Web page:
Live at Club Rhapsody, Okinawa
Reedist Bennie Maupin's been a valuable member of several jazz ensembles over the years, notably one of Lee Morgan's last bands and Herbie Hancock's standout acoustic and electric units during the '70s. But nothing he's previously done suggested that his union with bassist John B. Williams, formerly part of Arsenio Hall's posse, would yield anything as remotely enjoyable or musically invigorating as Live at Club Rhapsody, Okinawa, recorded in Japan almost two years ago. The 11 compositions are mostly cliche-free, with unison sections that sound like the musicians were really seeking fresh ways to play the music rather than just running through chord changes. The featured solos by Maupin and keyboardist Makoto Kuriya offer listeners much more than weary improvisers darting through familiar progressions or rote phrases. As the primary soloist Maupin demonstrates considerable flexibility and range on bass clarinet, offering full, rich lower- and upper-register solos without wavering or distorting his tone on such songs as "Neophilia." His soprano sax playing isn't quite as rewarding, but his tenor compensates with a bluesy fervor and soulfulness. His playful exchanges with Williams on "Fair Game" and the booming opening stanza and subsequent follow-up statements on "Message to Prez" are outstanding.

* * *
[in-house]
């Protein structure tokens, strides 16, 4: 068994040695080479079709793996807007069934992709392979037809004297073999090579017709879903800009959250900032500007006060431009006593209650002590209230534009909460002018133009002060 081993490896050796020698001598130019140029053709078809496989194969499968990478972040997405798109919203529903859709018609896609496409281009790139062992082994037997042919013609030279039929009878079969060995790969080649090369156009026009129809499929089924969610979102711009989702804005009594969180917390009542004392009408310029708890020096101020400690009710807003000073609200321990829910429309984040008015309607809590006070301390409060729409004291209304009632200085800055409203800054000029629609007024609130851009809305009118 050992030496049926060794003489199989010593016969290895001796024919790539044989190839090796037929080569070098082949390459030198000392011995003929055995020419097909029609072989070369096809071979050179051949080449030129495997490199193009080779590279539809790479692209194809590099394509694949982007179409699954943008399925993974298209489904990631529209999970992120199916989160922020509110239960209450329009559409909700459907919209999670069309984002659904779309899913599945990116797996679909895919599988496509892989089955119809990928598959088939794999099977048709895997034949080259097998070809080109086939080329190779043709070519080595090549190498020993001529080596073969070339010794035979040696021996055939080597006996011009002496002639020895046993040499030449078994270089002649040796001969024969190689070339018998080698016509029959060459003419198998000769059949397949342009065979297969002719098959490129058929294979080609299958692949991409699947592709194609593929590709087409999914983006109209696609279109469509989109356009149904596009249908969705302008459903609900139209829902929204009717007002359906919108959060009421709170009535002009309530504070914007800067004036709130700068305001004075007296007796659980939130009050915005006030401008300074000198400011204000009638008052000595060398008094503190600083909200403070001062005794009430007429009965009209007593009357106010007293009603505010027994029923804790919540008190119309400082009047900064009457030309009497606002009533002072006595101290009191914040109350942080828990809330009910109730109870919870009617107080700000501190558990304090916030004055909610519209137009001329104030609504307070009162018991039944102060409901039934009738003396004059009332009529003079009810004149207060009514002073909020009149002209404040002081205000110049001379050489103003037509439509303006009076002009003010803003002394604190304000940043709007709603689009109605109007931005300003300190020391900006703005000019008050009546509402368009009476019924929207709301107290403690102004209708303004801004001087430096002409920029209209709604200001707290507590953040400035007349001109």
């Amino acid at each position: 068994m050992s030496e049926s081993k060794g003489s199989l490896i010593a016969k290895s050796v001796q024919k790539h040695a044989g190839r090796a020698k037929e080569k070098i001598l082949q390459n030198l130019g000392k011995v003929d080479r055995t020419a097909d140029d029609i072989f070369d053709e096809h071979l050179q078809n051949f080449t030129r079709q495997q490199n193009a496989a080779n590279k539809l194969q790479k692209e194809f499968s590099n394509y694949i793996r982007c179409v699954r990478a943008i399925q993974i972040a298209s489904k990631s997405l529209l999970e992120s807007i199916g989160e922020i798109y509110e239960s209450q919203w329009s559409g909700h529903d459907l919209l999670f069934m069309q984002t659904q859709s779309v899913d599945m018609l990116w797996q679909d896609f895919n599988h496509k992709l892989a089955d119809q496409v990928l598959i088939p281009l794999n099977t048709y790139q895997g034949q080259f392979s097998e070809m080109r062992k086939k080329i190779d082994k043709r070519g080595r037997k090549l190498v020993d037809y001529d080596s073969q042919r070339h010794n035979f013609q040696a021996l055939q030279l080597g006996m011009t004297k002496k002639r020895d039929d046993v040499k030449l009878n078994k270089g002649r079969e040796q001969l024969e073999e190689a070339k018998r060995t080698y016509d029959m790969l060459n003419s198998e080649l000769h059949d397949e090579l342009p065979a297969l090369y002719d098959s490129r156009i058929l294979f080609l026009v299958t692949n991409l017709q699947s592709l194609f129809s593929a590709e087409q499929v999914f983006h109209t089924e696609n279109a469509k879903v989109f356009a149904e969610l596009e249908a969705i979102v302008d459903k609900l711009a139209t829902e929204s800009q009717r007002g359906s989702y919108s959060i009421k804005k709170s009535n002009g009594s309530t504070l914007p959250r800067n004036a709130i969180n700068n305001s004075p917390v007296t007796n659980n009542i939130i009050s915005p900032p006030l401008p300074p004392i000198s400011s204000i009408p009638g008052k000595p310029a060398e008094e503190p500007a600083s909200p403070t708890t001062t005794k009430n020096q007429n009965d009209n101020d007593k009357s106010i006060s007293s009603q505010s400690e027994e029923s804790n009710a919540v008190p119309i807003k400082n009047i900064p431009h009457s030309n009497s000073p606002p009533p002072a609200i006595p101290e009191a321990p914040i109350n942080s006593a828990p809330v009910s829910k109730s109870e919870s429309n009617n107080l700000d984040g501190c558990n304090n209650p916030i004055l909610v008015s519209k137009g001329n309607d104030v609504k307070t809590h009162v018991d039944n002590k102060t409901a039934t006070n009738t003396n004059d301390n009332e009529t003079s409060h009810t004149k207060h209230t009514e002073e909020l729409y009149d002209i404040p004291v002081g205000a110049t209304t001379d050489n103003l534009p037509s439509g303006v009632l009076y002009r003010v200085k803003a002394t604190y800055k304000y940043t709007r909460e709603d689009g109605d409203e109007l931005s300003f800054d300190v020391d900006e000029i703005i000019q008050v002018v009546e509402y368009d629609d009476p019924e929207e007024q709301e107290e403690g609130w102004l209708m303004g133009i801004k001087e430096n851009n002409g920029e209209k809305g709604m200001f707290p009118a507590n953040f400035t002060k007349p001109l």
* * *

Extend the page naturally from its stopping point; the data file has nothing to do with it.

Williams was seldom given a chance to do more than mug on cue during the Arsenio days, but his skills are nicely spotlighted on this date. He's much more the aggressor in the rhythm section than drummer Cecil Monroe, although Monroe doesn't so much defer to the bassist as work off Williams' strong, elegantly articulated patterns. The miking and engineering also deserve high praise. It's one of the rare times on a live recording where interplay between bass and drums can be clearly heard on every selection, and Kuriya's keyboard tinkling doesn't become muffled or washed out whenever the entire group's performing. Kuriya's a decent uptempo player, but less memorable or exciting on ballads and slower numbers. Still, it is the strength of Bennie Maupin and resilience and energy of John B. Williams that makes this a delightful disc.